I had heard that Malaysia is not a cheap country to visit, at least as compared to the rest of Southeast Asia. While I tend to disagree as it pertains to Peninsular Malaysia, where I only spent an average of USD$37 per day, I had different feelings as it pertains to a Malaysian Borneo travel budget.
Part of Borneo’s allure is the clean beaches and well-preserved national parks. Though the rain forest has largely been depleted to make way for palm oil plantations, the mountains, dive sites, and other natural tourist attractions are kept clean and beautiful due to the limited number of tourists allowed to visit each day coupled with the high cost associated with such activities.
With that in mind, please consider that the cost of visiting Malaysian Borneo will certainly vary wildly from person to person, depending on what it is that you want to do. Please also keep in mind that I only visited Sabah, Borneo’s northern state.
My overall cost per day, averaging out my activities, was $62/day, making this my most expensive Southeast Asian destination yet. Here’s the breakdown:
The cheapest I encountered was in Kota Kinabalu, Sabah’s largest city, where the cost for a dorm was $8/night. The most expensive ran more like $20/night at the tip of Borneo. A stay on one of the islands off of Semporna in the south will run more like $25/night for a dorm. Borneo isn’t like Thailand or Vietnam, where you can count on walking in and finding a bed for the night, so I’d recommend booking your accommodation in advance. In some places, because of the scarcity of dorms, you are better off paying a bit more and get a private room to yourself.
Hostels in Kota Kinabalu: $7-$14 (book your hostel in Kota Kinabalu here)
Hostels in Kuching: $5-$12 (book your hostel in Kuching here)
Hostels in Sandakan: $9 (book your hostel in Sandakan here)
Getting to Borneo only cost me $18, thanks to the cheap flights offered by Air Asia. I cannot stress enough that when visiting Malaysia, signing up for Air Asia’s flight alerts is a very smart move. They regularly have deals like this and are a fairly well-known and reliable airline.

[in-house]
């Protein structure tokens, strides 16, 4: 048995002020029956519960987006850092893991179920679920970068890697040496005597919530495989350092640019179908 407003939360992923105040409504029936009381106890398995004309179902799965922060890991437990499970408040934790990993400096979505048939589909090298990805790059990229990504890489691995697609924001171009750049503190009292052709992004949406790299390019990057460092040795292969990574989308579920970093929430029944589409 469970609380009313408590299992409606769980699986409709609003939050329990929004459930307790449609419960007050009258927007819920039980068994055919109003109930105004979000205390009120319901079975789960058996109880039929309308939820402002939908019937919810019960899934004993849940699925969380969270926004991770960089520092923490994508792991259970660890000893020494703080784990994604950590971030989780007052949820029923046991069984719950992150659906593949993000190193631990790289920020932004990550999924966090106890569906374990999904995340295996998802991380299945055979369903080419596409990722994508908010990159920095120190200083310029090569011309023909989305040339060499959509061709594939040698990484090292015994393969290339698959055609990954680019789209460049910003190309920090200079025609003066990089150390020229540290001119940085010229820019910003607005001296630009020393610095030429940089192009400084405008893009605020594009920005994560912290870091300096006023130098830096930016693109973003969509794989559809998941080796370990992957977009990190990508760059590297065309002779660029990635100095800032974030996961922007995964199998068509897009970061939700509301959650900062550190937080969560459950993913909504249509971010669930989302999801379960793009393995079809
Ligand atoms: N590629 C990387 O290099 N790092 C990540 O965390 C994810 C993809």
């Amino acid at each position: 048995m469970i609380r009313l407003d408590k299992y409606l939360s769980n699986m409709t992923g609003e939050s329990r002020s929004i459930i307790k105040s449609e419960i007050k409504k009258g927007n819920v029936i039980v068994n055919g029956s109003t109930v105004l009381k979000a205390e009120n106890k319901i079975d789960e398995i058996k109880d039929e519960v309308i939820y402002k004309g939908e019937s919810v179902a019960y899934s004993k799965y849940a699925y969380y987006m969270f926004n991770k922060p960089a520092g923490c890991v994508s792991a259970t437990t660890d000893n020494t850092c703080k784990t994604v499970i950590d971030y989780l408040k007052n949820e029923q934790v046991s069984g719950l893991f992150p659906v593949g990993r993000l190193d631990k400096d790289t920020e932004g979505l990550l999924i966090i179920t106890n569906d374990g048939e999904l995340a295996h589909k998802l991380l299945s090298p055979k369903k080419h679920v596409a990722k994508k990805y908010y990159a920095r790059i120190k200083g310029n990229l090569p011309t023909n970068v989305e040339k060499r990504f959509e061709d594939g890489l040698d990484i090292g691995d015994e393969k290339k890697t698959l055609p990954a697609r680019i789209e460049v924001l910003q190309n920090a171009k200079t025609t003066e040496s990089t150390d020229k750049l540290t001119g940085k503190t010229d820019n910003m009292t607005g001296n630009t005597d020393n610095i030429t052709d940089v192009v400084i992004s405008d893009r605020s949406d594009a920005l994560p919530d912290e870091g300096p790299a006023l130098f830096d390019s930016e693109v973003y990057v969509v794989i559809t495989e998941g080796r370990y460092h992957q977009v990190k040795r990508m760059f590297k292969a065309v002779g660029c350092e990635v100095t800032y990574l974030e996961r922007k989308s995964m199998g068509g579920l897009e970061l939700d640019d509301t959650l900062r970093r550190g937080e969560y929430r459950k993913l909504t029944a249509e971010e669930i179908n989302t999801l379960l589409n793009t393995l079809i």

Download Grab, which is Southeast Asia’s version of Uber, and use it to get around town. The service is available in all major towns in Borneo, and typically cost 20%-30% cheaper than regular taxis. Buses cost about the same as in Peninsular Malaysia at around $7-$20 per one-way trip, depending on distance. As always, booking directly at the bus station kiosk resulted in significant savings. Motorbike rental came out to about $15 per day, plus the cost of fuel.
Food was about the same in Borneo as it was in Peninsular Malaysia, at around $2-$5 for a decent meal. Beer was also around the same price at $3 for a can. Sadly, the food was not as amazing as in Peninsular Malaysia, which I would attribute to the smaller number of minorities in Malaysian Borneo. I didn’t see much Indian food, but found lots of Halal and Chinese food.
Cheap vs. Expensive Places in Malaysian Borneo:
This was a tough one to write as Borneo has the potential to be cheap if all you do is eat, sleep, and move around on public buses. Therein lies my conundrum – almost nobody comes to Borneo to do just that.
This is the island where people come to climb mountains, go white water rafting, SCUBA dive, view Orangutans, and other various expensive activities.
For example, to climb Mt. Kinabalu, one of Borneo’s foremost attractions, the typical cost to book ahead is around $300-$400 to stay in the lodge, hire a guide (compulsory) and pay the park fees. Another example is SCUBA diving in Sipadan, Borneo’s most famous dive site. Sipadan commands high fees as only a fixed number of divers may dive there each day, and permits tend to get booked weeks or even months in advance. For three nights of accommodation on Mabul Island, food, dive gear, and the 9-dive Sipadan dive package, I was set back about $500. Ouch!
A local SIM card with $2 credit and 5 gigs of data cost about $10. Celcom apparently has the widest coverage in Borneo. Local lifestyle is relatively laidback and simple, so other than the outdoor activities, I didn’t really spend a lot of money on other things. Organized tours can be pretty expensive, so I tried to avoid them.
Did I do Malaysian Borneo in the cheapest way possible? Of course not! There were some things that I did in the cheaply – like climbing Mt. Kinabalu in one day (no longer an option), which saved me hundreds, and some things I spent a load of money on. Had I not chosen to dive in Sipadan, I would have been able to get my costs closer to the 30s per day – my usual goal. That said, it was worth every penny and I enjoyed myself immensely.
Sometimes, breaking the budget is necessary for a once-in-a-lifetime experience.